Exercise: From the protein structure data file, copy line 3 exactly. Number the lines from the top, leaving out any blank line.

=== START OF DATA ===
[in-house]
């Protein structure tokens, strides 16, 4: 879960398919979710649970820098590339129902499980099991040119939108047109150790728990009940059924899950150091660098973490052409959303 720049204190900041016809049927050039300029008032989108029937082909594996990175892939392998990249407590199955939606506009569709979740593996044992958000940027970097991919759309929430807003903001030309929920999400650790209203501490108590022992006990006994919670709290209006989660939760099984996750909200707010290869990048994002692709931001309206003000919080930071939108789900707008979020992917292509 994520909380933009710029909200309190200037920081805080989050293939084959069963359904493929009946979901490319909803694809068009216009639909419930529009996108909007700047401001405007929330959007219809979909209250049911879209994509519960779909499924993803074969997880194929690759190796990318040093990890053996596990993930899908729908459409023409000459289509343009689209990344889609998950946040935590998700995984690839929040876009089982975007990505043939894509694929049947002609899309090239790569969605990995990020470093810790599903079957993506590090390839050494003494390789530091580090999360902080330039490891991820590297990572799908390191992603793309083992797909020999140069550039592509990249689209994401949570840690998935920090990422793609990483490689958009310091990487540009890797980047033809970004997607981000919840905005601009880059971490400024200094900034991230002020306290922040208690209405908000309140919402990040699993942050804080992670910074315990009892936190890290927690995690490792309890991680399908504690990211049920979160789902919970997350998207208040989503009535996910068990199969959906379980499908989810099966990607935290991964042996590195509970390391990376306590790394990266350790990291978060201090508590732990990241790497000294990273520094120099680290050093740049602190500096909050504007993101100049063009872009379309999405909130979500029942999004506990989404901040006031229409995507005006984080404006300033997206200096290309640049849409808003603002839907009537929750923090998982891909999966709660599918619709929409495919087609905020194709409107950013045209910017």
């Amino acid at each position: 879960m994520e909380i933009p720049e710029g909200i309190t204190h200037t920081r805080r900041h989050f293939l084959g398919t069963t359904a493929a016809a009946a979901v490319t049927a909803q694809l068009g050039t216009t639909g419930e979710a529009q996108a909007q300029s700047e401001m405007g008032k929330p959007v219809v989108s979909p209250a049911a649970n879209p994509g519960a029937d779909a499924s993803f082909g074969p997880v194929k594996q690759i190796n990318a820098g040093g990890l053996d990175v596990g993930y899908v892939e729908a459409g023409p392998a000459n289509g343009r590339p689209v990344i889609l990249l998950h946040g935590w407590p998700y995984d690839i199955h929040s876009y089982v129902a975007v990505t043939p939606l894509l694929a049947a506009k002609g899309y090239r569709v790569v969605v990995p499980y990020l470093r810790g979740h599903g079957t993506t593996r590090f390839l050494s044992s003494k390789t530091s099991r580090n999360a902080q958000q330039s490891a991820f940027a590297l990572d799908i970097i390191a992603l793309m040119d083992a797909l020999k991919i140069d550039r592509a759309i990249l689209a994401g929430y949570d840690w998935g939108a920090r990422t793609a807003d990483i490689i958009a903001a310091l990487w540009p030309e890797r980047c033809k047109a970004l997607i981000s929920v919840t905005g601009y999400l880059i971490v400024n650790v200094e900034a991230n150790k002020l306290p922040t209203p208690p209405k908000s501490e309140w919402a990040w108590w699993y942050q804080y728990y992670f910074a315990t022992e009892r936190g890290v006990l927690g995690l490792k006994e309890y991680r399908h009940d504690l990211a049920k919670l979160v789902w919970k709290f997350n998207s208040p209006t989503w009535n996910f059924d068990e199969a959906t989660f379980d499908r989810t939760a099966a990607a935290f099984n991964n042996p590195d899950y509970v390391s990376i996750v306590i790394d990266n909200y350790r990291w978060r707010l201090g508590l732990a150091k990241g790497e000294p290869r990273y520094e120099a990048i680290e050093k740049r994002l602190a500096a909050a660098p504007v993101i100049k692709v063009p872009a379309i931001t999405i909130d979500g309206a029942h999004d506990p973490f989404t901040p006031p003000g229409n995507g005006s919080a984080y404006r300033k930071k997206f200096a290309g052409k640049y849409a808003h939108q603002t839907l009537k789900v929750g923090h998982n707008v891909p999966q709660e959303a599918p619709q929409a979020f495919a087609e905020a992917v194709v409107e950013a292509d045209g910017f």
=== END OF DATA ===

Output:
């Amino acid at each position: 879960m994520e909380i933009p720049e710029g909200i309190t204190h200037t920081r805080r900041h989050f293939l084959g398919t069963t359904a493929a016809a009946a979901v490319t049927a909803q694809l068009g050039t216009t639909g419930e979710a529009q996108a909007q300029s700047e401001m405007g008032k929330p959007v219809v989108s979909p209250a049911a649970n879209p994509g519960a029937d779909a499924s993803f082909g074969p997880v194929k594996q690759i190796n990318a820098g040093g990890l053996d990175v596990g993930y899908v892939e729908a459409g023409p392998a000459n289509g343009r590339p689209v990344i889609l990249l998950h946040g935590w407590p998700y995984d690839i199955h929040s876009y089982v129902a975007v990505t043939p939606l894509l694929a049947a506009k002609g899309y090239r569709v790569v969605v990995p499980y990020l470093r810790g979740h599903g079957t993506t593996r590090f390839l050494s044992s003494k390789t530091s099991r580090n999360a902080q958000q330039s490891a991820f940027a590297l990572d799908i970097i390191a992603l793309m040119d083992a797909l020999k991919i140069d550039r592509a759309i990249l689209a994401g929430y949570d840690w998935g939108a920090r990422t793609a807003d990483i490689i958009a903001a310091l990487w540009p030309e890797r980047c033809k047109a970004l997607i981000s929920v919840t905005g601009y999400l880059i971490v400024n650790v200094e900034a991230n150790k002020l306290p922040t209203p208690p209405k908000s501490e309140w919402a990040w108590w699993y942050q804080y728990y992670f910074a315990t022992e009892r936190g890290v006990l927690g995690l490792k006994e309890y991680r399908h009940d504690l990211a049920k919670l979160v789902w919970k709290f997350n998207s208040p209006t989503w009535n996910f059924d068990e199969a959906t989660f379980d499908r989810t939760a099966a990607a935290f099984n991964n042996p590195d899950y509970v390391s990376i996750v306590i790394d990266n909200y350790r990291w978060r707010l201090g508590l732990a150091k990241g790497e000294p290869r990273y520094e120099a990048i680290e050093k740049r994002l602190a500096a909050a660098p504007v993101i100049k692709v063009p872009a379309i931001t999405i909130d979500g309206a029942h999004d506990p973490f989404t901040p006031p003000g229409n995507g005006s919080a984080y404006r300033k930071k997206f200096a290309g052409k640049y849409a808003h939108q603002t839907l009537k789900v929750g923090h998982n707008v891909p999966q709660e959303a599918p619709q929409a979020f495919a087609e905020a992917v194709v409107e950013a292509d045209g910017f």